A Prestwick meat processing firm has been fined £310,000 after two workers had their fingers amputated in horrific accidents.

Darren Dunn, 37, and Ian Qua, 22, were both left scarred for life while working in factories owned by Browns Food Group.

Mr Qua was operating a meat blender making cocktail sausages at a site for Browns Manufacturing in Prestwick.

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He put his hand through a gap while emptying sausage meat when his fingers caught revolving metal paddles of the machine.

This caused the middle finger of his right hand to be ripped off and left trapped in the machine.

The stricken worker was rushed to hospital but the finger could not be reattached and he still suffers nightmares about his ordeal.

Mr Dunn was working in a Halls of Scotland factory grinding meat down for slice sausages when he noticed a blockage in the machine.

He tried to clear it while the machine was operating but a rotating screw caught his hand and ripped off the tip of his right-hand ring finger.

Mr Dunn was also taken to hospital but suffered no further complications.

An investigation revealed safety guards were not in place which would have prevented employees accessing moving parts.

Both men had received limited training on how to operate the machines.

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Halls and Browns Manufacturing admitted breaching health and safety guidelines at Hamilton Sheriff Court.

Halls admitted breaches between December 2018 and January 2019 while Browns admitted breaches between October 2015 and August 2016.

Sheriff Douglas Brown fined Halls £120,000 and Browns £190,000 and gave them two years to pay after hearing profits had fallen by 25 per cent due to the coronavirus pandemic.

Depute fiscal Paula Russell said: "Mr Qua had completed the sausage mixing process and was discharging the sausage meat.

"He was standing facing the operator's panel using the two-handed controls to open the discharge door and transfer meat.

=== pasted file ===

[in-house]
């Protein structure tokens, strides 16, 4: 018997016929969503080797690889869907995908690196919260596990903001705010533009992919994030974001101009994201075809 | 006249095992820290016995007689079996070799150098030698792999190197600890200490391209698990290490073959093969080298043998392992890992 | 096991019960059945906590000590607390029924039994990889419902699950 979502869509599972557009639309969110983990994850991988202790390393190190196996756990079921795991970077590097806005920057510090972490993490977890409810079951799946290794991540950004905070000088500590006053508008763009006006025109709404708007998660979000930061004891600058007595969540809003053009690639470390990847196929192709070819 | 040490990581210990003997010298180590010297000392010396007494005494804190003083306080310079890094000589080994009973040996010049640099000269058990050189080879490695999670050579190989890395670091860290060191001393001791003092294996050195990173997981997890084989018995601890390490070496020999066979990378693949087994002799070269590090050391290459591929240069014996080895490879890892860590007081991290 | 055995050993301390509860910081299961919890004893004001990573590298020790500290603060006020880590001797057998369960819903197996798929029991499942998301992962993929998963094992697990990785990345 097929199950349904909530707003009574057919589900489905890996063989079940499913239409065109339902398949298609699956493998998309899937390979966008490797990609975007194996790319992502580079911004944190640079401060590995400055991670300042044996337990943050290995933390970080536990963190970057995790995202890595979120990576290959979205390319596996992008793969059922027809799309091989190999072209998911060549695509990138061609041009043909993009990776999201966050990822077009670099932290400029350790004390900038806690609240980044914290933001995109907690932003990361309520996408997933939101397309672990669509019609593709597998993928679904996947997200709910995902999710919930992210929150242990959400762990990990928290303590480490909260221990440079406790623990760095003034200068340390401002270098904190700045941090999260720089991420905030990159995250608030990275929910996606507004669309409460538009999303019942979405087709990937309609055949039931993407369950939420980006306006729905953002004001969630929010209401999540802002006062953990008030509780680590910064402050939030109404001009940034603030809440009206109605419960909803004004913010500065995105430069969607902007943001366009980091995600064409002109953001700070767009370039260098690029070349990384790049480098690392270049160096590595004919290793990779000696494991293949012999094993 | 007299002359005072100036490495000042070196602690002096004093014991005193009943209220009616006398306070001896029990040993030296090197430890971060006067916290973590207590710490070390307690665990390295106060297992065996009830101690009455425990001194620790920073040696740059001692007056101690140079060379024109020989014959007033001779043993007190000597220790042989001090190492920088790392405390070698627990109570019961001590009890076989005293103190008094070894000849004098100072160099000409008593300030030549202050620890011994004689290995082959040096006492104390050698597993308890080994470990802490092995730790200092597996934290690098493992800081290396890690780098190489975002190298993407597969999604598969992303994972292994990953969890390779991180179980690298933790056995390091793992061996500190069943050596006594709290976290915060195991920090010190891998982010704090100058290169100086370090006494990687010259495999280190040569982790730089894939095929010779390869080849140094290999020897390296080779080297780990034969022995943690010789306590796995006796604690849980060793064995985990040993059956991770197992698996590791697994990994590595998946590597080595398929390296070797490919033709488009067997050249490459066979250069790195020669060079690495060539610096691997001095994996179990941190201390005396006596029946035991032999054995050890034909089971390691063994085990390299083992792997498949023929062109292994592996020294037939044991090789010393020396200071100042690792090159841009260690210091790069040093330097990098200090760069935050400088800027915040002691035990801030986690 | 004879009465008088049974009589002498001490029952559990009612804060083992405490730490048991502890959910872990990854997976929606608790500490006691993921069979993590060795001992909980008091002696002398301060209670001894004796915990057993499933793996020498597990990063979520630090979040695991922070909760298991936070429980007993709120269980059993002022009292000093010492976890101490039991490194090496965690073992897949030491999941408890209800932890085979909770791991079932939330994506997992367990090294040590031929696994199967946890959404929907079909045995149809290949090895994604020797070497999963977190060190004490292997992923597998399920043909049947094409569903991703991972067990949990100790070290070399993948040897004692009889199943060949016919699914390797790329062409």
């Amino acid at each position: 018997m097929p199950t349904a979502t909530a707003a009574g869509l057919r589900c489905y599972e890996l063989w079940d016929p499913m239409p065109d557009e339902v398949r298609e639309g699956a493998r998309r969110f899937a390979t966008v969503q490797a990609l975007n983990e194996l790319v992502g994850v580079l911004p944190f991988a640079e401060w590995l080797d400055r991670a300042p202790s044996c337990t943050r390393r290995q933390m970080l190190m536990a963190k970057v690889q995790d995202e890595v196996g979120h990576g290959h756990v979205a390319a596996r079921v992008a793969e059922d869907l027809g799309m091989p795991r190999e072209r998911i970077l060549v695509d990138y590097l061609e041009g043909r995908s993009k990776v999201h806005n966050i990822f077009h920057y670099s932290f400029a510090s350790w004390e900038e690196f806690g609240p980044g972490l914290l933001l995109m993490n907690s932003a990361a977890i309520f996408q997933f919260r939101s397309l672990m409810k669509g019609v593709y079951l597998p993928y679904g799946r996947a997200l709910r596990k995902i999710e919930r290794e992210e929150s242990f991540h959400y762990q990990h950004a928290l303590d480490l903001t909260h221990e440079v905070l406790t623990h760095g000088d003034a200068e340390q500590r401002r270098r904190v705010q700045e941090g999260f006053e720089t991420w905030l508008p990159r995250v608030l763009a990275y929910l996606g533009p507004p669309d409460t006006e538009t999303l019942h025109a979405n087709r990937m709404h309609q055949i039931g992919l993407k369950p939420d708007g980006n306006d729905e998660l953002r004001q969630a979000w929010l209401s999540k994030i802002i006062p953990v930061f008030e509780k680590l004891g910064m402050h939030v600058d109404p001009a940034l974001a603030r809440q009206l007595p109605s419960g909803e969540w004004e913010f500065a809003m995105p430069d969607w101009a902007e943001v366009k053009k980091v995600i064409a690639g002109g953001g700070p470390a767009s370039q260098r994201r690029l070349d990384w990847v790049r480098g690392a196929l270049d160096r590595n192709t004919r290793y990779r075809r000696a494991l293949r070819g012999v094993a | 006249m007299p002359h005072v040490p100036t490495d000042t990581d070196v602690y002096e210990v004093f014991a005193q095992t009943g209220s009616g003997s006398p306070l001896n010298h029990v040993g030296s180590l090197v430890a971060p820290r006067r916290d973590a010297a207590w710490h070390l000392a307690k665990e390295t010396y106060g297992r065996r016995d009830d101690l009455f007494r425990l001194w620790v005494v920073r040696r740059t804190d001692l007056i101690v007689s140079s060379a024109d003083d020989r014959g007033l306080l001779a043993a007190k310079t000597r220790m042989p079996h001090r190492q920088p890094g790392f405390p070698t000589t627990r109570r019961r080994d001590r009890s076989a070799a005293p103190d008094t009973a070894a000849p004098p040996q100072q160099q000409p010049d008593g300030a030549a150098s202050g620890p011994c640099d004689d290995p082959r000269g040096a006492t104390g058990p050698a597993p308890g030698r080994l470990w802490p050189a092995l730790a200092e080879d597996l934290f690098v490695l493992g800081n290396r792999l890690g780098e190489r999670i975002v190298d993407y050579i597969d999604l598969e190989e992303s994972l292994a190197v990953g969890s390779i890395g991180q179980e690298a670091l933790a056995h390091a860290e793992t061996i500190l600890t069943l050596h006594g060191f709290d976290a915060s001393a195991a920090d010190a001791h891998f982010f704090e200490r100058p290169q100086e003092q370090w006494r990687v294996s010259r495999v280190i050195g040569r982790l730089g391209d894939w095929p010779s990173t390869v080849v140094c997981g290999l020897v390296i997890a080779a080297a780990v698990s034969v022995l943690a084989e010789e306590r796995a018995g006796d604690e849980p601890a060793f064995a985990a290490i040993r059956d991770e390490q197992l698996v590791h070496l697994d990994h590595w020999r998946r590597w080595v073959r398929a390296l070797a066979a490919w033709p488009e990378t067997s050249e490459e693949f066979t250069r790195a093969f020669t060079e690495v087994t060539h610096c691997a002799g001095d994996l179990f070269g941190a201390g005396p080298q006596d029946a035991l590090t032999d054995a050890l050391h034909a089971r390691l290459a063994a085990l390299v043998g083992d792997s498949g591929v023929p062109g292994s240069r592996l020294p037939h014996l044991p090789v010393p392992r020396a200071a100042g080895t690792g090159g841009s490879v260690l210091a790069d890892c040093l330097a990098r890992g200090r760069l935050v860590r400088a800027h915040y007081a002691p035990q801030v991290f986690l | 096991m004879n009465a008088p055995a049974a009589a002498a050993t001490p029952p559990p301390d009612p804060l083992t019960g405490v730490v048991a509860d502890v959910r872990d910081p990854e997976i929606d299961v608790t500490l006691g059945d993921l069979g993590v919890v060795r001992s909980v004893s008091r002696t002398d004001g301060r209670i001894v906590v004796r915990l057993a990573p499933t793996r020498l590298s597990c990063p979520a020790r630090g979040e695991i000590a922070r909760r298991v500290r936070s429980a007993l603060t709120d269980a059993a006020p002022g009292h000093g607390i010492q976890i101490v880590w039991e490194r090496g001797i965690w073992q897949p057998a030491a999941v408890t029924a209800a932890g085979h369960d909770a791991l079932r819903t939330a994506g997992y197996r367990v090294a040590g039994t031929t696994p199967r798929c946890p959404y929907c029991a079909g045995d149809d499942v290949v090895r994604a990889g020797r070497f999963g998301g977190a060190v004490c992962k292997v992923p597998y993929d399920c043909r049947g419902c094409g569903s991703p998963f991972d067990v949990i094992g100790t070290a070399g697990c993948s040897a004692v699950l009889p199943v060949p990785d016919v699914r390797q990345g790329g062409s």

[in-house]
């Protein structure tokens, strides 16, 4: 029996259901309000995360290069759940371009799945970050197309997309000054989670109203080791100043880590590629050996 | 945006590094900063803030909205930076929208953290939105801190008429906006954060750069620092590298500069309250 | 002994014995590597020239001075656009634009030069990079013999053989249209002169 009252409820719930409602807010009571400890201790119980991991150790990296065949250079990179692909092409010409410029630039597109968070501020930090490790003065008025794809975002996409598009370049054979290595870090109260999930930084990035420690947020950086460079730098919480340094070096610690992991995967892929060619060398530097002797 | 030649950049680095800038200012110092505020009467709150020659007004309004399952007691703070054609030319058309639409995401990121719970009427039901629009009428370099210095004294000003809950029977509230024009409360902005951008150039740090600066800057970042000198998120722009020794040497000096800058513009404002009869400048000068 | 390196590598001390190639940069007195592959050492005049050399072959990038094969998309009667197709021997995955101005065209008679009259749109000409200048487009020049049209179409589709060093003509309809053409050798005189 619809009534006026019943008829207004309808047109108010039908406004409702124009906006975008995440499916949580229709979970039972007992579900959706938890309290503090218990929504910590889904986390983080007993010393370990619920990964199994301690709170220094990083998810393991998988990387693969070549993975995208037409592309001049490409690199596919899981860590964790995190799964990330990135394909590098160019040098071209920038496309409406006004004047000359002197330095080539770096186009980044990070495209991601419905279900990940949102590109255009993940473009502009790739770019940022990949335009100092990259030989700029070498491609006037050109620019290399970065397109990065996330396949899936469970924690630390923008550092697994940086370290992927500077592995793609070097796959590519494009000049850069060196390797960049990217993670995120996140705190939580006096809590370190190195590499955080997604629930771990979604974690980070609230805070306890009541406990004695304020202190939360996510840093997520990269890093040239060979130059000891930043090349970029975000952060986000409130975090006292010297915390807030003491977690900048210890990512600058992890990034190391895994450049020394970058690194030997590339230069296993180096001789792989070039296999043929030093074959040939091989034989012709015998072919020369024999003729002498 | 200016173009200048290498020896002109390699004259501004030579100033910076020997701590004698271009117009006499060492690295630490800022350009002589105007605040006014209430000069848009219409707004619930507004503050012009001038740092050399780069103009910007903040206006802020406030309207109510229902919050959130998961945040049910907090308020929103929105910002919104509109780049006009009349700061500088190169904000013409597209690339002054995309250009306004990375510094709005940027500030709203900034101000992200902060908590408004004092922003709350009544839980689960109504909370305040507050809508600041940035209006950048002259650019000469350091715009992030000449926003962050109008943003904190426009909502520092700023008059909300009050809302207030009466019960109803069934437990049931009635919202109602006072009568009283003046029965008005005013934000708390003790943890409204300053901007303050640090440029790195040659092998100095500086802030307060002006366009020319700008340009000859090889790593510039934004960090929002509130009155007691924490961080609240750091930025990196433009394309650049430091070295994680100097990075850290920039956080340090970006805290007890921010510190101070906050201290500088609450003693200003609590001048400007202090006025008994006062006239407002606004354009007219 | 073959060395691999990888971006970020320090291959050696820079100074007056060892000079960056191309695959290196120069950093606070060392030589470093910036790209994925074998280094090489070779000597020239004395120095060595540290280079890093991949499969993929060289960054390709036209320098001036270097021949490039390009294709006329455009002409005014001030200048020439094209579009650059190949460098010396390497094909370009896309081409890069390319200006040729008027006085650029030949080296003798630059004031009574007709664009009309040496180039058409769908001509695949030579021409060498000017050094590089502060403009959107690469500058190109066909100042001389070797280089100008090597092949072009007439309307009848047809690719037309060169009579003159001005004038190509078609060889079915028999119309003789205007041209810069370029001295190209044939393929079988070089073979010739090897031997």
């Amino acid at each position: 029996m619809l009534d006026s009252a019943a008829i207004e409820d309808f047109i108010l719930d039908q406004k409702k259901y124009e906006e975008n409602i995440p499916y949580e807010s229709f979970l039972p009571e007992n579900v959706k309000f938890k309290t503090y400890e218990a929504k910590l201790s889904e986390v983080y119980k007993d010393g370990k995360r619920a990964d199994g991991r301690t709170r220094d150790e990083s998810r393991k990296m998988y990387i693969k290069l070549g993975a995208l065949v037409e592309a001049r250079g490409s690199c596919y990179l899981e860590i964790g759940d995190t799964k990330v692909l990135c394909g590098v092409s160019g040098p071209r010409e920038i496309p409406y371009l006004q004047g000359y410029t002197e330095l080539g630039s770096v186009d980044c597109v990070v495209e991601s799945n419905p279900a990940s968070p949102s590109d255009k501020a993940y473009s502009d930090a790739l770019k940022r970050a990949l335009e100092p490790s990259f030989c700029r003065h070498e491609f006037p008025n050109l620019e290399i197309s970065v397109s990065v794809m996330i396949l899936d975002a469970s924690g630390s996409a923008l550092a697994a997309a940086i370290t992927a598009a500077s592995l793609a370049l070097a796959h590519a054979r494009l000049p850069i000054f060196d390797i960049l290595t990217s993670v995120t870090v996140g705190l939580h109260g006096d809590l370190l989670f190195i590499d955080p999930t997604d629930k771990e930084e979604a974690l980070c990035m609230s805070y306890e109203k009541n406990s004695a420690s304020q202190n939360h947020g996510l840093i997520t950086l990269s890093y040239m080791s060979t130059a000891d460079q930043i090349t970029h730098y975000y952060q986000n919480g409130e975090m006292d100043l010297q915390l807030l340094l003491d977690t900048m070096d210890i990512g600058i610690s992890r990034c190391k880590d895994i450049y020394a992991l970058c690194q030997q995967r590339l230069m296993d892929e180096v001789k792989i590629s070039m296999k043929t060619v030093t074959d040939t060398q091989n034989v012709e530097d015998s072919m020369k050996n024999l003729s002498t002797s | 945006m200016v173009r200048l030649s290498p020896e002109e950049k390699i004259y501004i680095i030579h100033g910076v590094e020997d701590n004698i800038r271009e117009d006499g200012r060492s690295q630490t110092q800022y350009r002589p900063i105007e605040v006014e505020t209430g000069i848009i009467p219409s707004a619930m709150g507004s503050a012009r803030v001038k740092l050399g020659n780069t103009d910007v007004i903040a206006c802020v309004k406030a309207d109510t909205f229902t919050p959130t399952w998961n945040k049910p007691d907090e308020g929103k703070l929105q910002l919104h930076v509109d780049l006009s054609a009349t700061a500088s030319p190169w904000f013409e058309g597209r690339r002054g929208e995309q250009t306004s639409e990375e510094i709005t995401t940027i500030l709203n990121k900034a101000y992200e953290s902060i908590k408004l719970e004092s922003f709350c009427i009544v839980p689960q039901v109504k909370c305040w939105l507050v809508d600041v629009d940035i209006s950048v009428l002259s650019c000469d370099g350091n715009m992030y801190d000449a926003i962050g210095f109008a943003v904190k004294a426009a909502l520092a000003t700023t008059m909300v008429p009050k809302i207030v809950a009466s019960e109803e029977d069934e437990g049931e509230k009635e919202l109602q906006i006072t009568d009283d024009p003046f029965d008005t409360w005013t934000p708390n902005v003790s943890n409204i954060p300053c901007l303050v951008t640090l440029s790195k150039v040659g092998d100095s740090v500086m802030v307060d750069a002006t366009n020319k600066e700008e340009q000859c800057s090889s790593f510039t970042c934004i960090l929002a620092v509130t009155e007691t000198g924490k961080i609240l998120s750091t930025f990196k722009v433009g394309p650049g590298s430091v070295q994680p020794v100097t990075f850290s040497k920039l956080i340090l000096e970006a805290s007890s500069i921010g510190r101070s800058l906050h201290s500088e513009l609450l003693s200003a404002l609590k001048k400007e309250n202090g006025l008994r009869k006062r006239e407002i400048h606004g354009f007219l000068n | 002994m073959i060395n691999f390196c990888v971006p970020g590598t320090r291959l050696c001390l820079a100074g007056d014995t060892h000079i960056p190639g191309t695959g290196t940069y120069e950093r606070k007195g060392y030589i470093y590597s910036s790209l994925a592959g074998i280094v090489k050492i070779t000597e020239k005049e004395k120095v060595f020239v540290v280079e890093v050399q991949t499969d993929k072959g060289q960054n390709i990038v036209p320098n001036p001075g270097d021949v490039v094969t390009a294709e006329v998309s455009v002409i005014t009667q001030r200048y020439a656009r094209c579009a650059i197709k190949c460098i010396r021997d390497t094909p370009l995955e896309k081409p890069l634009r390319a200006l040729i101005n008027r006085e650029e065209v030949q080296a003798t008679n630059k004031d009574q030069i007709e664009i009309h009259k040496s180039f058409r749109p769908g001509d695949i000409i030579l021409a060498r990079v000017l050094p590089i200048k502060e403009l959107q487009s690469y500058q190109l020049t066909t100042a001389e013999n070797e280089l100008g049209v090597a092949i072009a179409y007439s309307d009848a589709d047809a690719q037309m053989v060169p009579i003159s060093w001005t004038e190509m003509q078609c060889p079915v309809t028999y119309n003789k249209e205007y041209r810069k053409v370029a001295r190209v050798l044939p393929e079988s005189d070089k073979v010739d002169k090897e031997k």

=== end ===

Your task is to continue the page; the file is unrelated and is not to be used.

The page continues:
"He reached round to the right-hand side of the control panel towards the discharge door of the blender with his right arm.

"Due to the gap created when the discharge door was open, his fingers met with the revolving paddles of the blender.

"Mr Qua immediately removed his hand with the amputated finger remaining within the mixer and ran downstairs to the supervisor's office.

"Due to shock, he was unaware his finger had been amputated."

Miss Russell added: "The line was stopped when Mr Dunn took over from a colleague who left to attend to another matter.

"He was advised to start the line when the buzzer sounded and did so.

"Shortly after, he noticed that the meat was not processing through the line properly and that meat had begun to pile up suggesting a blockage in the mincing screw.

"He lifted the lid in the mincing screw and attempted to clear the blockage with his hands while the machine was still running.

"His hand came into contact with the rotating screw and he lost his right-hand ring finger."

Barry Smith, advocate defending both companies, said: "The most important thing to say is that all those associated with both Halls and Browns Manufacturing wish to record serious regret that these accidents occurred and gave rise to injuries to two valued employees.

"Safety measures were in place but these were not sufficient.

"These breaches clearly disclose deficiencies of the guarding and steps were immediately put in place to address the breaches that had been brought to light.

"Lessons have been learned and they take the health and safety of employees very seriously and regret these breaches."

Sheriff Brown said: "Both of these machines were capable of inflicting serious injury on any employee putting their hand near to them.

"It was submitted that both were isolated incidents but the fact that there was a second incident after the first must raise questions about health and safety practices.

"Both of these accidents were entirely avoidable had a safety guard been in place."

Halls of Scotland are famous for a range of meat based products while Browns Manufacturing focuses on supplying the restaurant and hospitality trade with similar products.

Alistair Duncan, Head of the Health and Safety Investigation Unit, said: “Both of these workers were left permanently disfigured by incidents that were foreseeable and easily avoided.

“Since these incidents, the company has installed guards and interlocks on these machines, as well as improved their training.

“Hopefully this prosecution and the sentence will remind employers that failure to fulfil their obligations can have serious consequences.”